Importance of the Reconciliation Action Plan
The Reconciliation Action Plan (RAP) is a guide for all agencies and parishes to build respective relationships with First Nations People to gain an understanding and appreciation of the effects of racism (systemic and casual); to acknowledge historical impacts of colonialisation on contemporary First Nations People; and identify opportunities to build new pathways. This will be addressed through a series of activities and learning opportunities.
There are four types of RAP—Reflect, Innovate, Stretch or Elevate. The Archdiocese of Brisbane’s RAP is an Innovate RAP, which is about implementing reconciliation. It focuses on developing and strengthening relationships with First Nations People, engaging staff and stakeholders in reconciliation, and developing and piloting innovative strategies to empower First Nations People.
The implementation of the Reconciliation Action Plan will be piloted by the Parishes of Beenleigh, Bracken Ridge, Cleveland, Inala, Zillmere and Stafford. Evangelisation Brisbane is the agency piloting the Reconciliation Action Plan and is also working with Centacare and an Archdiocesan Services Reconciliation Action Plan Working Group has been established to complete actions pertaining to their respective agencies.
The first version of the RAP was launched on Tuesday 17th November 2020. It led to the Archdiocese being nominated for the 2021 Queensland Reconciliation Awards.
The second iteration of the RAP was re-launched at the inaugural Archdiocesan Reconciliation Dinner held on 14th September 2023.
This version of the RAP again has the endorsement of the Canberra based peak body Reconciliation Australia and covers all agencies, parishes and communities for the period 2023 – 2025.
As an Archdiocesan strategic priority, committed to by the Executive Directors of all Archdiocesan agencies (Archdiocesan Services, Brisbane Catholic Education, Centacare, Catholic Early EdCare, Xavier), it will remain in place beyond the succession of Archbishop Mark Coleridge (whose formal mandatory resignation letter was sent to Pope Francis in September 2023).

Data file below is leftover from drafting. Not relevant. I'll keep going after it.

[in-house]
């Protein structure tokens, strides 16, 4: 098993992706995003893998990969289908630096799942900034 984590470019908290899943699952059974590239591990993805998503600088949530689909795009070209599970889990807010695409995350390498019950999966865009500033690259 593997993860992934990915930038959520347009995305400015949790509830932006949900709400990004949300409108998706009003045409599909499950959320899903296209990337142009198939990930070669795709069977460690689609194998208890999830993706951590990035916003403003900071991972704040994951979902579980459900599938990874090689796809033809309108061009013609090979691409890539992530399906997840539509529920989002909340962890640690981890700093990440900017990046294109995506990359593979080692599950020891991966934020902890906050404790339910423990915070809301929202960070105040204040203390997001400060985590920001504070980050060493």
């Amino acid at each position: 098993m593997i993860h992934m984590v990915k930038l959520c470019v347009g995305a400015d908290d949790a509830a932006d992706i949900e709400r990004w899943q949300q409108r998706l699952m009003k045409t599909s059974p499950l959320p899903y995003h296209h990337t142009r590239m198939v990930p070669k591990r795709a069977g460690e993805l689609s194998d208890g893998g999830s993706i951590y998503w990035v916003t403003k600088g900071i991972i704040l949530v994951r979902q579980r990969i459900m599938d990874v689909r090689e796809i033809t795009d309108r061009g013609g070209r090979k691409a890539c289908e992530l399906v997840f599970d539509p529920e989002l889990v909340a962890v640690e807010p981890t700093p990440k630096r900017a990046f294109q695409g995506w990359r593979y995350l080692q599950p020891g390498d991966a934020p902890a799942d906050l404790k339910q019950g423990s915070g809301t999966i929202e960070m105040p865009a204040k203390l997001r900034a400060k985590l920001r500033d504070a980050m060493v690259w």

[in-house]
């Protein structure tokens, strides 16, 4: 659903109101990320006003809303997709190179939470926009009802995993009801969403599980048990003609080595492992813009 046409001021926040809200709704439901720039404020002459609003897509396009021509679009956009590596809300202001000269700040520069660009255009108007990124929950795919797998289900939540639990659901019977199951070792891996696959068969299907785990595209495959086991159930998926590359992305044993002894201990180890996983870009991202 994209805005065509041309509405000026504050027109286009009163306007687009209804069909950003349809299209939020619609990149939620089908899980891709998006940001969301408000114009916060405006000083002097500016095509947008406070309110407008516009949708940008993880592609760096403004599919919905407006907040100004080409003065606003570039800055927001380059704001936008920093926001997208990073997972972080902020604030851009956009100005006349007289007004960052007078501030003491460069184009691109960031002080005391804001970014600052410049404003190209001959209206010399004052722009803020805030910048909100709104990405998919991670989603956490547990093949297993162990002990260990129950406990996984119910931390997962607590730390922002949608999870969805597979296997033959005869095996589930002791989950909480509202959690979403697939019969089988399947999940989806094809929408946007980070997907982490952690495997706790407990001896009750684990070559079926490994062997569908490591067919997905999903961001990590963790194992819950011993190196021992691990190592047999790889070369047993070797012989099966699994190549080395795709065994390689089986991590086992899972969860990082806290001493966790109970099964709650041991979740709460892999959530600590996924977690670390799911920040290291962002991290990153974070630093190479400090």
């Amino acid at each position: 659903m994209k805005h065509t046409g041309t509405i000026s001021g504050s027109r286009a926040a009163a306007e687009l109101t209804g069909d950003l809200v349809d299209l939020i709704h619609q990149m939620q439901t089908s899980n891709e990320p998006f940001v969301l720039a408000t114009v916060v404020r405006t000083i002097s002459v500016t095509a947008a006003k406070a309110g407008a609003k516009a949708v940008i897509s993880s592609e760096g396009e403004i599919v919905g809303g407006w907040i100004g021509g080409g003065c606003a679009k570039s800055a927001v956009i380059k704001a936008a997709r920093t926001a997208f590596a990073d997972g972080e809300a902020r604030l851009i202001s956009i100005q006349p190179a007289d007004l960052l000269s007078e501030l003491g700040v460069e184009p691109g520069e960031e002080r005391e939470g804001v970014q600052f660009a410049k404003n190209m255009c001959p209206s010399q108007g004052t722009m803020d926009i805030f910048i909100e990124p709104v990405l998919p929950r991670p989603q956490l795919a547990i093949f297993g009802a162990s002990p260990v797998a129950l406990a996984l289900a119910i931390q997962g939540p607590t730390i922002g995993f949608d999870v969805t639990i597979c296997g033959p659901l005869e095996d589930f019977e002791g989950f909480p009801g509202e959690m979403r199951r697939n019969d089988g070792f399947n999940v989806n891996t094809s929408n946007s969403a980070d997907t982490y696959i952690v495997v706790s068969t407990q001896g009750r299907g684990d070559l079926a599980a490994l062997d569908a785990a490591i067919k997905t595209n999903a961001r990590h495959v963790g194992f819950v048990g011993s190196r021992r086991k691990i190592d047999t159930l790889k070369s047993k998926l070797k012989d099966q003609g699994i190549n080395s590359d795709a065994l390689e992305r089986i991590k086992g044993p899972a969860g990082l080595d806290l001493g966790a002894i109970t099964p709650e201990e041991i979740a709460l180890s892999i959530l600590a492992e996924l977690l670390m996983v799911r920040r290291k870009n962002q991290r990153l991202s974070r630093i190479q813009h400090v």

In declaring the RAP 2.0 operational, Archbishop Coleridge acknowledged committing the Archdiocese to serious and perhaps even costly action that will involve sacrifice.
“With regards our First Nations sisters and brothers it’s not enough just to listen, although that’s crucial because it’s where it begins. Nor is it enough just to learn, nor is it even enough just to love unless the love becomes action.”
“So we commit ourselves to that action; the action which takes concrete shape in the reconciliation plan.”
View the first and second Brisbane Catholic Archdiocese iterations of the RAP:
- 2023-2025 Brisbane Catholic Archdiocese Innovate RAP
- 2020 Brisbane Catholic Archdiocese Innovate RAP
- Artist and artwork information
Artist and artwork informationAuthor: Archdiocese of Brisbane
About the artwork
This artwork represents the Archdiocese of Brisbane being the face of the Catholic Church of South East Queensland. In my design, I wanted to show the journey of faith guided by the Spirit. Where the blue meets the green, that main path represents the journey heading towards the centre. It’s the spirit figure that is guiding them. The main circle also represents the Archdiocese of Brisbane’s community as a whole. From the centre, it branches out to the smaller circles to support and stay connected to the vulnerable in our communities. The white dots are the healing power that highlights through the design, coming from the spirit. Where I have placed the smaller circles show different people throughout the community by being inclusive. The little figure in the smaller circles are my interpretation of a person, using Aboriginal symbols. The black lines that flow in the background spread the good news simply and effectively. I really enhanced the main circle with layers and dots, to enhance governance structures and systems in bright colours being responsive and innovative.
About the artist Shara Delaney
My name is Shara Delaney. I’m a descendant of the Noonuccal, Ngugi and Geonpul clan groups of Quandamooka that is located on the east coast of Brisbane. I grew up in the Redlands and always maintained my connection to country. I find the importance of belong and having a relationship with the land and sea. Having a sense of community has always been important to me. Being able to engage with community through art as a cultural practice brings me joy.